Jadeveon Clowney is polarizing.
Everyone agrees he’s a physical specimen, but some experts say they wouldn’t touch him because of his motor (or lack thereof) while others would snag him in a heartbeat. The former thinks Clowney took the entire 2013 season off and half-hearted effort – borderline laziness – is part of his character. The latter thinks he has the God-given ability to end up the NFL’s all-time sack leader.
The truth is somewhere in the middle, but no one knows which end of the spectrum is closest.
Ever since he decapitated poor Vincent Smith in the Outback Bowl, the legend of Clowney has grown to Paul Bunyan like levels. You could swap “Jadeveon Clowney” for “Chuck Norris” and you wouldn’t be far off in terms of tongue in cheek mythology building.
But then he had to play his Junior year.
Starting with the lethargic performance in South Carolina’s season opener vs North Carolina (although in 90 degree heat and 100% humidity, Chuck Norris would even look like he’s loafing), it was open season on #7. The only thing we as a society like more than building someone up, is tearing that same person down. And tear we did.
They being scouts, rival coaches, NFL players, hell even his own Ball Coach himself gave him some of the patented Spurrier digs. But by only posting 3 sacks this season, noticeably coasting at times, and even making himself a (relatively) healthy scratch vs Kentucky left him open for criticism in some people’s opinion.
But I don’t blame Jadeveon for mailing in his Junior year. Yes, it might have been unfair to his teammates, but Clowney had to look out for himself in his unique situation.
The NFL mandates that a player be three years removed from his high school graduating class to be elidgible for the NFL Draft. Even if that person would have been the slam dunk #1 overall pick after two. Eric Fisher or Luke Joeckel? Please, it would’ve been no contest and the Kansas City Chiefs would’ve been hoisting the Lombardi in New Jersey 4 weeks ago. Guaranteed.
Clowney did not come from privilege, so it’s easy to understand why he make have been protecting the generation changing golden goose that was his health during his junior campaign. Just the year before he’d seen his teammate Marcus Lattimore potentially jeopardize his football career by shredding his knee against Tennessee in his junior year. His mandatory junior year.
Jadeveon emerged from college unscathed and then ran a jaw dropping 4.53 40 at the Combine. A time faster than 36 running backs and wide receivers this year. All this at 6-foot-5 ¼ and 266 pounds. Oh, and don’t forget the 38” vertical jump. That’s also impressive for a guy built like a rhino.
But despite the combine show, the 13 sacks and 6th place Heisman finish as a sophomore, and the constant double-triple-quadruple teams, a lot of people have already written Jadeveon Clowney off as a selfish, unmotivated physical freak.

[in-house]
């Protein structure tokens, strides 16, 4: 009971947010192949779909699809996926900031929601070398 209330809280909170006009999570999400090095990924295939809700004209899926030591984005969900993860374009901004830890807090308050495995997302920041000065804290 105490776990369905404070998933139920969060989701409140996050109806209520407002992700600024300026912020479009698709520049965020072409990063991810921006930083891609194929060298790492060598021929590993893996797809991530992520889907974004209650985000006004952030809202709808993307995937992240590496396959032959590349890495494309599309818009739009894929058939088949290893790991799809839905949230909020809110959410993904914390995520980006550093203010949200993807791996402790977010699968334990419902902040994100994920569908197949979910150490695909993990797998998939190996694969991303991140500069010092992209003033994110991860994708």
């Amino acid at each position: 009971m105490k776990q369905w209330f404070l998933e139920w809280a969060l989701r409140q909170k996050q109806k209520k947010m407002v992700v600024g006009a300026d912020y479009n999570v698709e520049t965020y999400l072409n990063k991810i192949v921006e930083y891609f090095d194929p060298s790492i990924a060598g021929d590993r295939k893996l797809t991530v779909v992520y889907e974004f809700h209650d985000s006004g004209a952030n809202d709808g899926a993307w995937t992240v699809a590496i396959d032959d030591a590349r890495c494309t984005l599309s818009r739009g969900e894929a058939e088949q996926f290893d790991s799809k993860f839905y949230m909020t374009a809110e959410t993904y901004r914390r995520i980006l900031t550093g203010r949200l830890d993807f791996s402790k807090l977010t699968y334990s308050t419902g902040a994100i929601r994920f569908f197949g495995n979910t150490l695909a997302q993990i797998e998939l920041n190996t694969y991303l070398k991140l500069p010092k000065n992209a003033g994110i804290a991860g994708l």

Sound familiar Vikings fans?
Those were the same knocks against Randy Moss. Coming into the draft and throughout his up and down, first ballot Hall of Fame career.
After the 1998 rookie honeymoon, Vikings fans started to become jaded with the effort (or lack thereof) Moss would show throughout the game. He would be electric one play and then barely push off the ball on the next 10.
But like Randy Moss, Clowney is a once in a generation physical talent and could become the world’s greatest decoy – just like Moss was a decade ago.
Clowney may not give it 110% like coaches or fans may want on EVERY single play. But even if he goes all out 5 plays a game, each one of those plays has the opportunity to be a game changer.
How much of a momentum swing is a strip sack?
How valuable is a muddy pocket on 3rd and long?
How much sleep will a Left Tackle get the night before he faces which ever team drafts Clowney?
Toss him in a locker room full of veterans that will press him to be great and/or on a defense where he’s not the focal point on every single down, and you will see ELITE production out of this young man as he waltzes into Canton.
Because he won’t have to play timid or play to protect himself anymore. He’ll have some money locked as a Top-5 pick. He and his family’s financial future will be secure.
But luckily for the team drafting him, the CBA won’t give him JaMarcus Russell type figures. His big money will come on his second contract. That means the team will have a lean, mean, hungry, Jadeveon Clowney who no longer has to play it safe. Plus if the Texans do end up taking Clowney at #1, imagine that defense with a combination of him and JJ Watt on the field together.
Do you hear vomiting? That’s the AFC South imagining that scenario.
Just like the NFC Central when Randy Moss was paired with Cris Carter.